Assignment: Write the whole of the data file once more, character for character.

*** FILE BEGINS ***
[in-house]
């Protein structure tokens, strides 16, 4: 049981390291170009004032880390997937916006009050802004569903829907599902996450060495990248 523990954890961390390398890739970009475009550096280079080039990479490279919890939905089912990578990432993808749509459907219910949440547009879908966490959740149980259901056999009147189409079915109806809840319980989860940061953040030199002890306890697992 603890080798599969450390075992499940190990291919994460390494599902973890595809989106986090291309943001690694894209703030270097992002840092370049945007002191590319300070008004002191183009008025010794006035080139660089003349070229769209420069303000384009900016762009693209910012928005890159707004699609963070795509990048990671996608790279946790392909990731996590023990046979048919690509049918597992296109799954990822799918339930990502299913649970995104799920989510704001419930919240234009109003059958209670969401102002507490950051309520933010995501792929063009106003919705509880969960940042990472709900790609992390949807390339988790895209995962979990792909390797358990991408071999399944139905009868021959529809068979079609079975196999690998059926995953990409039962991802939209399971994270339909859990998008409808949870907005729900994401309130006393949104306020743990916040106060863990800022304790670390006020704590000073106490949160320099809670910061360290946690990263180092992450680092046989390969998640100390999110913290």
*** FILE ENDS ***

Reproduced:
[in-house]
């Protein structure tokens, strides 16, 4: 049981390291170009004032880390997937916006009050802004569903829907599902996450060495990248 523990954890961390390398890739970009475009550096280079080039990479490279919890939905089912990578990432993808749509459907219910949440547009879908966490959740149980259901056999009147189409079915109806809840319980989860940061953040030199002890306890697992 603890080798599969450390075992499940190990291919994460390494599902973890595809989106986090291309943001690694894209703030270097992002840092370049945007002191590319300070008004002191183009008025010794006035080139660089003349070229769209420069303000384009900016762009693209910012928005890159707004699609963070795509990048990671996608790279946790392909990731996590023990046979048919690509049918597992296109799954990822799918339930990502299913649970995104799920989510704001419930919240234009109003059958209670969401102002507490950051309520933010995501792929063009106003919705509880969960940042990472709900790609992390949807390339988790895209995962979990792909390797358990991408071999399944139905009868021959529809068979079609079975196999690998059926995953990409039962991802939209399971994270339909859990998008409808949870907005729900994401309130006393949104306020743990916040106060863990800022304790670390006020704590000073106490949160320099809670910061360290946690990263180092992450680092046989390969998640100390999110913290």